Type 2 diabetes: Do your feet look like this? The worrying sign caused by high blood sugar
Type 2 diabetes affects insulin in the body. Everybody needs insulin to live as it has an essential job to help keep the body healthy. Insulin allows the glucose in the blood to enter the cells and fuel the body. When a person has type 2 diabetes, the body still breaks down carbohydrate from the food and drink one consumes and turns it into glucose. The pancreas responds to this by releasing insulin, however, this insulin can’t work properly and blood sugar levels rise. When this occurs a number of different warning signs occur including this symptom found in your feet.
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For a person suffering with chronically high blood sugar levels, serious complications may ensue.
Two conditions known as diabetic neuropathy and peripheral vascular disease can damage the feet in people who have type 2 diabetes.
Known as sensory diabetic neuropathy, the condition increases the risk to a person’s feet.
Nearly 10 percent of people with type 2 diabetes develop foot ulcers due to peripheral vascular disease and nerve damage.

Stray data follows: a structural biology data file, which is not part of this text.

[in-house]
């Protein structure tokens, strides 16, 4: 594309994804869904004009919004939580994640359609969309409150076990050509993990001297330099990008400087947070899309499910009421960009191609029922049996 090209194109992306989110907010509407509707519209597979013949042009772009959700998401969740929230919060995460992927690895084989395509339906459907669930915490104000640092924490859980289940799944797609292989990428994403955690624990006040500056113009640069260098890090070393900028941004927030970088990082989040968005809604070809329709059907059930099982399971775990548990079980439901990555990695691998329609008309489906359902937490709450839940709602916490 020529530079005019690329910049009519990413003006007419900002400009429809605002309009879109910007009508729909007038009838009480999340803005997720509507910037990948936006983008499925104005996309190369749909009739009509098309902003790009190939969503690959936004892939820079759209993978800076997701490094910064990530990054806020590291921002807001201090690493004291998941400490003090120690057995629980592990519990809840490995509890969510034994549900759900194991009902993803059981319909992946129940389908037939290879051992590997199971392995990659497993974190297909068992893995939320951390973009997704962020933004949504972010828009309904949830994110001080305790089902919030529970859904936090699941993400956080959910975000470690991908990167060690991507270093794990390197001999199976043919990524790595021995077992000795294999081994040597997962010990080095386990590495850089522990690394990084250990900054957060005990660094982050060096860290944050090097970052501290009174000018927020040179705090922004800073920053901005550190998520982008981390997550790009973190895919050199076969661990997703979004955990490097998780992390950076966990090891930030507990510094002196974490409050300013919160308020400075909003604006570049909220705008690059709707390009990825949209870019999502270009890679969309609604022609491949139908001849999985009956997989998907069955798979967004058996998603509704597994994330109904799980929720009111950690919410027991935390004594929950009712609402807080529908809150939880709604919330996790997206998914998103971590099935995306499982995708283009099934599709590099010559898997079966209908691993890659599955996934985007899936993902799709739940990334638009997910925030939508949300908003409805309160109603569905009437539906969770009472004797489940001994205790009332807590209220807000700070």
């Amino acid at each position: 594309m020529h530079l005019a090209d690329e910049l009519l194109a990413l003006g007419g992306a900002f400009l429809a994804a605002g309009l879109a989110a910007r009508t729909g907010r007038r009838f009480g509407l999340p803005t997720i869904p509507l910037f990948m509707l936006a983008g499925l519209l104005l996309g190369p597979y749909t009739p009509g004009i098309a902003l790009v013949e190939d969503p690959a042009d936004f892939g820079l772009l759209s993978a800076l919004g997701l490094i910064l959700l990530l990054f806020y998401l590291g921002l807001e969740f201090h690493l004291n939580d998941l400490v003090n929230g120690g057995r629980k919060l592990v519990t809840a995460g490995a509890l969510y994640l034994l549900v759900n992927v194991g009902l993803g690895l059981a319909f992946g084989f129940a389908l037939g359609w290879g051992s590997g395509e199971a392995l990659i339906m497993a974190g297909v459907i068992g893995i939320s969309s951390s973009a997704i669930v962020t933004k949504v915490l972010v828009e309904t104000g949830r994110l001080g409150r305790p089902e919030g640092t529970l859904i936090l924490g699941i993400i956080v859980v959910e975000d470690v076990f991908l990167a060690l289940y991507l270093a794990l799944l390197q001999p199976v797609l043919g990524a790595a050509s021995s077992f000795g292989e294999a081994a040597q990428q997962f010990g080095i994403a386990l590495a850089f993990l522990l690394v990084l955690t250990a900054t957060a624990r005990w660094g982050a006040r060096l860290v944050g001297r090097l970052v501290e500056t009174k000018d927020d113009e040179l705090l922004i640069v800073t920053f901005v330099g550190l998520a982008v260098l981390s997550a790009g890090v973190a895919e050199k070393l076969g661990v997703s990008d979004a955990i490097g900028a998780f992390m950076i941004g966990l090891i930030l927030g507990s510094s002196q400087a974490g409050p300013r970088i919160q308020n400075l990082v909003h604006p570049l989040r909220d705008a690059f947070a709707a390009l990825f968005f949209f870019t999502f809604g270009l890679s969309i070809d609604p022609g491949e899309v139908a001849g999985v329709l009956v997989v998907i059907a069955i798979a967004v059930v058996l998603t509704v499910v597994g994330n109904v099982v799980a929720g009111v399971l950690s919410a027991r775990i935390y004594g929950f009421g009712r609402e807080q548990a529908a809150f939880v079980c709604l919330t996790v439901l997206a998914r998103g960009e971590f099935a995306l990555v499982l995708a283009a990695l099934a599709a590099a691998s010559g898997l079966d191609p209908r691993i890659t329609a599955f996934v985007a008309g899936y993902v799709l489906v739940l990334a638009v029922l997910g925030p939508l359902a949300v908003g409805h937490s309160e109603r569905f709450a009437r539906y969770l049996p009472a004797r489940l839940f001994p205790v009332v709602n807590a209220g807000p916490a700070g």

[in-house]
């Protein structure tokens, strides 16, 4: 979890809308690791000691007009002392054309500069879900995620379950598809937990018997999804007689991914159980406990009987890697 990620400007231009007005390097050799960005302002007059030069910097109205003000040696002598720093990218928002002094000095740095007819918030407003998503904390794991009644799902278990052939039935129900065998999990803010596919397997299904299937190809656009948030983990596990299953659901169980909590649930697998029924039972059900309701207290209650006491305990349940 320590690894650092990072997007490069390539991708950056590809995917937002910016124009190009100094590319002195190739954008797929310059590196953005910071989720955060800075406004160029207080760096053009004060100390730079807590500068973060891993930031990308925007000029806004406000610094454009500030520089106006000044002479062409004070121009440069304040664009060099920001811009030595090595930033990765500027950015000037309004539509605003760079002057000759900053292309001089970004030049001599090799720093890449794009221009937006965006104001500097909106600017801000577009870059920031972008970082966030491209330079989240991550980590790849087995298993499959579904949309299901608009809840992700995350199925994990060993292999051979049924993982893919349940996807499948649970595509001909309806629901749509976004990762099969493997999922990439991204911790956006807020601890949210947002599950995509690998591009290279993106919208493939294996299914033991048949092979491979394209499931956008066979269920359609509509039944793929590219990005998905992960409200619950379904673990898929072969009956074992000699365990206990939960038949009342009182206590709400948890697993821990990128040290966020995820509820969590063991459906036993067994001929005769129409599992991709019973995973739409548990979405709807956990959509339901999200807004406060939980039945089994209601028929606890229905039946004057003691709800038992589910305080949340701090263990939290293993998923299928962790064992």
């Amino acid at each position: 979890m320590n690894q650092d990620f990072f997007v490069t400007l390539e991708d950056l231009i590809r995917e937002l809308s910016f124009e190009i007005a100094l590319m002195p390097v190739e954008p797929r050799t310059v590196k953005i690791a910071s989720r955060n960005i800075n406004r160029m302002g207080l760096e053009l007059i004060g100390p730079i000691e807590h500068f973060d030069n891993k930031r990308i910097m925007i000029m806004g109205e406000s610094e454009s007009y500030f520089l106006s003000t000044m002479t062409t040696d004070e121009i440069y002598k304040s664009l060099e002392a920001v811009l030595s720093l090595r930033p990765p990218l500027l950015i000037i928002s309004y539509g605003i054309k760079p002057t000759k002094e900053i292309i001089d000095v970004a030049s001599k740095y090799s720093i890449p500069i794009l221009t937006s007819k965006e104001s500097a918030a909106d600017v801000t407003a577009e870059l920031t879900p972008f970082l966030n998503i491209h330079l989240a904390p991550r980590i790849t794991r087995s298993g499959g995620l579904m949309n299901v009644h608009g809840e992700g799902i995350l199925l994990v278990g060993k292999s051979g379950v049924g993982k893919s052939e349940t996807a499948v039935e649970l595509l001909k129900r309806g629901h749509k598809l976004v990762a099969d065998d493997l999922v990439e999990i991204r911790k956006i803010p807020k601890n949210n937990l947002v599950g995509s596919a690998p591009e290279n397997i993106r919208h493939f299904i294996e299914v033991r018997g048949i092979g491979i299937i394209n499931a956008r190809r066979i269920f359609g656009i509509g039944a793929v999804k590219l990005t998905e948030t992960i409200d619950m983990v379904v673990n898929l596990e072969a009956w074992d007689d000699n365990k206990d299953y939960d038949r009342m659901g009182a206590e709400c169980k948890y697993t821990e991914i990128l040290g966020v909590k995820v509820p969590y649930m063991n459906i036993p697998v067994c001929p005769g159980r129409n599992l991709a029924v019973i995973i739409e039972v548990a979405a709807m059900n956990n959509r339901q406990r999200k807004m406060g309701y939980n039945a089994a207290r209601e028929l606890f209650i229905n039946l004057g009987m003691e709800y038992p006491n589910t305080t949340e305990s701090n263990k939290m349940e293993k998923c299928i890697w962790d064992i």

Those with type 2 diabetes may not notice sores or cuts on the feet, which in turn, can lead to an infection.
Nerve damage can also affect the function of foot muscles, leading to improper alignment and injury.
Foot symptoms are caused by poor circulation which increases the healing time for cuts and sores.
What is diabetic neuropathy?
The Mayo Clinic explained: “Diabetic neuropathy is a type of nerve damage that can occur if you have diabetes.
“High blood sugar can injure nerves throughout your body.
“Diabetic neuropathy most often damages nerves in your legs and feet.
“Depending on the affected nerves, diabetic neuropathy symptoms can range from pain and numbness in your legs and feet to problems with your digestive system, urinary tract, blood vessels and heart.”
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Diabetes UK added: “Having diabetes means you’re at much greater risk of developing foot problems.
“This is because raised blood glucose, also known as blood sugar, can damage the sensation in your feet.
“It can also affect your circulation which can lead to you getting less blood supply to your feet.
“Without a good blood supply, you may have problems with cuts and sores healing.
“You may also get cramps and pain in your legs or feet.”
To reverse type 2 diabetes and reduce the risk of symptoms to your feet, the strongest evidence points towards weight loss in people who are overweight or obese.
This can be done by changing one’s lifestyle and diet or by weight loss surgery.
“Well our scientists believe that storing too much fat in the liver and pancreas affects how type 2 diabetes develops and losing this fat can help put your diabetes into remission,” states Diabetes UK.
“In fact, losing around 15kg significantly increases your chances of type 2 diabetes remission.”
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